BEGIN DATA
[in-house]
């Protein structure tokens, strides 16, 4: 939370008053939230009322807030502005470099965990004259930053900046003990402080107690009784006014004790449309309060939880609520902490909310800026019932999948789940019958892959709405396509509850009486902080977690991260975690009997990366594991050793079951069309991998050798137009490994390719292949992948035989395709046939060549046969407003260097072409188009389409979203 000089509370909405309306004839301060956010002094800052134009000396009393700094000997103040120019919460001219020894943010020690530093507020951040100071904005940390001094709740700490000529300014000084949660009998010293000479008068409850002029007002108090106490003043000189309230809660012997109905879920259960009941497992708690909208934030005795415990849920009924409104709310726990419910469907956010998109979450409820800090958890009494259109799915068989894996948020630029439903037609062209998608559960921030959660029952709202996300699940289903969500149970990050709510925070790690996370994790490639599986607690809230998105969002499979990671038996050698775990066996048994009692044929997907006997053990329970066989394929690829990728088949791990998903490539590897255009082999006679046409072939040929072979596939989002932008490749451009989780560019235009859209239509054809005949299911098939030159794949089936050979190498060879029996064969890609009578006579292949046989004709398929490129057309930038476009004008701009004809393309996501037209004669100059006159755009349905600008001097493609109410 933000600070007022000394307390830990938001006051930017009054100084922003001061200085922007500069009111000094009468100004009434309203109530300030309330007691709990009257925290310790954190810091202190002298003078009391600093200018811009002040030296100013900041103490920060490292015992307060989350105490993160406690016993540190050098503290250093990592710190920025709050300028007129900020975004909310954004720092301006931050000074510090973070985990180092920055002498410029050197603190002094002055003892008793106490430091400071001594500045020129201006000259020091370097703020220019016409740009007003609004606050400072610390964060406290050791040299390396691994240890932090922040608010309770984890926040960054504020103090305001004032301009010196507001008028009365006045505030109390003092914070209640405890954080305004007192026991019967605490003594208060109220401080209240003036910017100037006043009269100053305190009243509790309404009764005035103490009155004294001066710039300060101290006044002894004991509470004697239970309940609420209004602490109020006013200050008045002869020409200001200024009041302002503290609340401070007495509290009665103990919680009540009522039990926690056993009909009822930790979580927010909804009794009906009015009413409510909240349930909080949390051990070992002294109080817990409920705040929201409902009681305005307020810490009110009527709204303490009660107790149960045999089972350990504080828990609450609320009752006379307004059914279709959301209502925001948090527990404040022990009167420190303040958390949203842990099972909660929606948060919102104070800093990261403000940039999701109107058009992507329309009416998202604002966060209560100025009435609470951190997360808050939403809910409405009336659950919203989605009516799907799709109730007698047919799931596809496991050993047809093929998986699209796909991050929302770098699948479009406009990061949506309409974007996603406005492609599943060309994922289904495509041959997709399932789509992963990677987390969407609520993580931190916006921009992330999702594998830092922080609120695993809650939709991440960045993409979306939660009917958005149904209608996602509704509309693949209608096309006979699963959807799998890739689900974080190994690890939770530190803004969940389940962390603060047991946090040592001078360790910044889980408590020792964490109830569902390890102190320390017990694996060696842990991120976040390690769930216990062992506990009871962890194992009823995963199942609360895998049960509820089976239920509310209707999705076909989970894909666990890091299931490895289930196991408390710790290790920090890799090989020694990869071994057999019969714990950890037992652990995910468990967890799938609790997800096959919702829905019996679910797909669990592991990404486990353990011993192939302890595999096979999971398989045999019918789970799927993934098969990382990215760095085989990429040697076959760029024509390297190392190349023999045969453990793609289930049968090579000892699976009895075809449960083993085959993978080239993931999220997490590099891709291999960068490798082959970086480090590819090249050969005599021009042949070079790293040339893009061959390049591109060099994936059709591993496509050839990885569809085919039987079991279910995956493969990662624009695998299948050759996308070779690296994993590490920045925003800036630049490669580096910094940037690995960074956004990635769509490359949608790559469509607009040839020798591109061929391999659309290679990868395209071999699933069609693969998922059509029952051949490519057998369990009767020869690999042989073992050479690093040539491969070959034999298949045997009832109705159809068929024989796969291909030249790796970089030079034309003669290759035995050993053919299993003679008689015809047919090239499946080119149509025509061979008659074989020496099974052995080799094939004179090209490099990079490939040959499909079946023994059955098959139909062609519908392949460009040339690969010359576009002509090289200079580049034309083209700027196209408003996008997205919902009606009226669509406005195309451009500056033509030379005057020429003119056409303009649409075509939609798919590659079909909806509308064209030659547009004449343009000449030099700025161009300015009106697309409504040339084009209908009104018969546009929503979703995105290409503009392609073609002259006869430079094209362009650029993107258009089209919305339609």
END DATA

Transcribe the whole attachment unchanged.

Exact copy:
[in-house]
């Protein structure tokens, strides 16, 4: 939370008053939230009322807030502005470099965990004259930053900046003990402080107690009784006014004790449309309060939880609520902490909310800026019932999948789940019958892959709405396509509850009486902080977690991260975690009997990366594991050793079951069309991998050798137009490994390719292949992948035989395709046939060549046969407003260097072409188009389409979203 000089509370909405309306004839301060956010002094800052134009000396009393700094000997103040120019919460001219020894943010020690530093507020951040100071904005940390001094709740700490000529300014000084949660009998010293000479008068409850002029007002108090106490003043000189309230809660012997109905879920259960009941497992708690909208934030005795415990849920009924409104709310726990419910469907956010998109979450409820800090958890009494259109799915068989894996948020630029439903037609062209998608559960921030959660029952709202996300699940289903969500149970990050709510925070790690996370994790490639599986607690809230998105969002499979990671038996050698775990066996048994009692044929997907006997053990329970066989394929690829990728088949791990998903490539590897255009082999006679046409072939040929072979596939989002932008490749451009989780560019235009859209239509054809005949299911098939030159794949089936050979190498060879029996064969890609009578006579292949046989004709398929490129057309930038476009004008701009004809393309996501037209004669100059006159755009349905600008001097493609109410 933000600070007022000394307390830990938001006051930017009054100084922003001061200085922007500069009111000094009468100004009434309203109530300030309330007691709990009257925290310790954190810091202190002298003078009391600093200018811009002040030296100013900041103490920060490292015992307060989350105490993160406690016993540190050098503290250093990592710190920025709050300028007129900020975004909310954004720092301006931050000074510090973070985990180092920055002498410029050197603190002094002055003892008793106490430091400071001594500045020129201006000259020091370097703020220019016409740009007003609004606050400072610390964060406290050791040299390396691994240890932090922040608010309770984890926040960054504020103090305001004032301009010196507001008028009365006045505030109390003092914070209640405890954080305004007192026991019967605490003594208060109220401080209240003036910017100037006043009269100053305190009243509790309404009764005035103490009155004294001066710039300060101290006044002894004991509470004697239970309940609420209004602490109020006013200050008045002869020409200001200024009041302002503290609340401070007495509290009665103990919680009540009522039990926690056993009909009822930790979580927010909804009794009906009015009413409510909240349930909080949390051990070992002294109080817990409920705040929201409902009681305005307020810490009110009527709204303490009660107790149960045999089972350990504080828990609450609320009752006379307004059914279709959301209502925001948090527990404040022990009167420190303040958390949203842990099972909660929606948060919102104070800093990261403000940039999701109107058009992507329309009416998202604002966060209560100025009435609470951190997360808050939403809910409405009336659950919203989605009516799907799709109730007698047919799931596809496991050993047809093929998986699209796909991050929302770098699948479009406009990061949506309409974007996603406005492609599943060309994922289904495509041959997709399932789509992963990677987390969407609520993580931190916006921009992330999702594998830092922080609120695993809650939709991440960045993409979306939660009917958005149904209608996602509704509309693949209608096309006979699963959807799998890739689900974080190994690890939770530190803004969940389940962390603060047991946090040592001078360790910044889980408590020792964490109830569902390890102190320390017990694996060696842990991120976040390690769930216990062992506990009871962890194992009823995963199942609360895998049960509820089976239920509310209707999705076909989970894909666990890091299931490895289930196991408390710790290790920090890799090989020694990869071994057999019969714990950890037992652990995910468990967890799938609790997800096959919702829905019996679910797909669990592991990404486990353990011993192939302890595999096979999971398989045999019918789970799927993934098969990382990215760095085989990429040697076959760029024509390297190392190349023999045969453990793609289930049968090579000892699976009895075809449960083993085959993978080239993931999220997490590099891709291999960068490798082959970086480090590819090249050969005599021009042949070079790293040339893009061959390049591109060099994936059709591993496509050839990885569809085919039987079991279910995956493969990662624009695998299948050759996308070779690296994993590490920045925003800036630049490669580096910094940037690995960074956004990635769509490359949608790559469509607009040839020798591109061929391999659309290679990868395209071999699933069609693969998922059509029952051949490519057998369990009767020869690999042989073992050479690093040539491969070959034999298949045997009832109705159809068929024989796969291909030249790796970089030079034309003669290759035995050993053919299993003679008689015809047919090239499946080119149509025509061979008659074989020496099974052995080799094939004179090209490099990079490939040959499909079946023994059955098959139909062609519908392949460009040339690969010359576009002509090289200079580049034309083209700027196209408003996008997205919902009606009226669509406005195309451009500056033509030379005057020429003119056409303009649409075509939609798919590659079909909806509308064209030659547009004449343009000449030099700025161009300015009106697309409504040339084009209908009104018969546009929503979703995105290409503009392609073609002259006869430079094209362009650029993107258009089209919305339609």